As usual the conference takes place in Cinema Teatro Sarti, on Friday June 5. The conference day is preceded by two days of workshops. On Thursday, June 4 Smashing’s Vitaly Friedmann will teach the attendees clever tips, tricks and techniques for responsive design. The three other workshops last two full days, from Wednesday, June 3 to Thursday, June 4. You can learn to master the Spencerian script from the golden age of penmanship with Barbara Calzolari; an etching and letterpress workshop is jointly organised by Studio Battaglia on day one and La Vecchia Stamperia on day two; and Francesco Franchi and Nicholas Felton will reveal the ins and outs of the new aesthetic of the data narrative. The last workshop is completely sold out; but there are still rare tickets for the other workshops.
The day of presentations on Friday, June 5 kicks off with type designers Laura Worthington showing how digital script fonts can achieve a natural, organic, authentic appearance; and Tobias Frere-Jones investigating letter forms as a means of security for citizens and governments alike, thwarting forgery in plain sight and in secret. After the coffee break illustrator Marco Goran Romano teaches us a different way to tell stories; and writer, author and editor-in-chief of Smashing Magazine Vitaly Friedman how to improve web fonts performance. typographer and professor at HBKsaar Indra Kupferschmid will make sure you don’t doze off after lunch with her examination of typefaces in all of their forms and applications. Information architecture and data visualisation are the topics of the next two speakers, respectively the founder of Information Architects (@iA) Oliver Reichenstein, and Nicholas Felton of the Feltron Personal Annual Reports. The closing keynote will be delivered by type designer Bruno Maag of Dalton Maag who will explore what needs to be considered when designing type for a digital world, to make it work across different applications and environments, and maintaining the aesthetic integrity.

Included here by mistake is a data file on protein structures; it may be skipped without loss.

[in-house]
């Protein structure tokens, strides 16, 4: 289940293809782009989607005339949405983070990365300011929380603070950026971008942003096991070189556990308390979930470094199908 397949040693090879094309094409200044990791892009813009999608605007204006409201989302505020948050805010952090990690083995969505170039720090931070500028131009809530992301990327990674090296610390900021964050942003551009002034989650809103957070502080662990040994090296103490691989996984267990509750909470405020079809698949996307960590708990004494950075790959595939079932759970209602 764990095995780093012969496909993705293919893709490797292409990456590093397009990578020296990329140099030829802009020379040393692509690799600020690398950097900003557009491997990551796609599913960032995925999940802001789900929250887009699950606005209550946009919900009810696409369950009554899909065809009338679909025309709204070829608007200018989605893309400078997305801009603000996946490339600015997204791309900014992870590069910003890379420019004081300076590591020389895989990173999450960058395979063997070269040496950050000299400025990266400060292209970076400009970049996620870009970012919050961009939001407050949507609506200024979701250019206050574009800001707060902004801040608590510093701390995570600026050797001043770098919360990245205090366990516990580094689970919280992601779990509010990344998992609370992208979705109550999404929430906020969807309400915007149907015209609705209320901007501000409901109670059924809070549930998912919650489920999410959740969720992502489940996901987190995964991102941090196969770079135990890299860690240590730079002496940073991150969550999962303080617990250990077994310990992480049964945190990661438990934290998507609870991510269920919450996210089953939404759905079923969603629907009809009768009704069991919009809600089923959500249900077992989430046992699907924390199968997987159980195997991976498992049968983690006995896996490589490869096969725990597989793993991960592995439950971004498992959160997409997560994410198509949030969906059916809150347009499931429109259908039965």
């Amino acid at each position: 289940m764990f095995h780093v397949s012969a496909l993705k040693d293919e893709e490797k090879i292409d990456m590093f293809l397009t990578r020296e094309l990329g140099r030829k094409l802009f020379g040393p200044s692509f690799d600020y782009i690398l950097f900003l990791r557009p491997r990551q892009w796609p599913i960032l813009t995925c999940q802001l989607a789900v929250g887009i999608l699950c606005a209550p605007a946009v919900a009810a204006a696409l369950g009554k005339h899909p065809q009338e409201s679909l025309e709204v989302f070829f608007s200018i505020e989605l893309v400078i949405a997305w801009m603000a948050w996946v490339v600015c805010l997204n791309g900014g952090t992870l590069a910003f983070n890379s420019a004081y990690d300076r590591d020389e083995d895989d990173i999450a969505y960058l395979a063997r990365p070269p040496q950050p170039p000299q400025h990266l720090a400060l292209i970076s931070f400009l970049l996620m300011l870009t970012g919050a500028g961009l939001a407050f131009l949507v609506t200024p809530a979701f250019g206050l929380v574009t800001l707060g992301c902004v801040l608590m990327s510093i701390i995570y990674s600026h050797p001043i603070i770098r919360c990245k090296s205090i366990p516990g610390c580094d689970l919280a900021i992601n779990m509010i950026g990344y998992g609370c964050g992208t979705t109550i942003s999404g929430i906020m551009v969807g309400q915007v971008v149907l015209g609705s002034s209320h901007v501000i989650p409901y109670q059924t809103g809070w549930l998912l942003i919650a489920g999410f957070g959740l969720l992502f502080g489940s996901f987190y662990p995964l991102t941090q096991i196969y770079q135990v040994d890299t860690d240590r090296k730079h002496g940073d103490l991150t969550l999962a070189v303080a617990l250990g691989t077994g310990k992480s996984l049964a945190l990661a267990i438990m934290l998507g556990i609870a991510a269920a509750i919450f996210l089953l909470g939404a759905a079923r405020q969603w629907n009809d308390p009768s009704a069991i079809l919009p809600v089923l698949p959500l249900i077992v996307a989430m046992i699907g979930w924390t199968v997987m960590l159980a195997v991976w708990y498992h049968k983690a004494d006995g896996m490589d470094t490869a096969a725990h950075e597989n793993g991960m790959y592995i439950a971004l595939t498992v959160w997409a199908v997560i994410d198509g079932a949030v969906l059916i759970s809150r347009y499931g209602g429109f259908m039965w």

The three intensive days are capped off with the Typekit party. There are also additional possibilities for the discerning type lover – visit the small exhibition of 50s and 60s posters and lithographic stereotypes by Litografie Artistiche Faentine in Botterga Bertaccini Books of Art, or discover the beautiful lettering on tombstones from the late 1800s to the early 1900s in the Cimitero Dell’osservanza. And don’t forget Faenza is the home of the International Pottery and Ceramics Museum MIC, one of the most important museums of its kind in Europe. So what are you waiting for? Grab one of those last tickets and enjoy a three-day immersion in all things typographic in beautiful Faenza in Italy. You won’t regret it.
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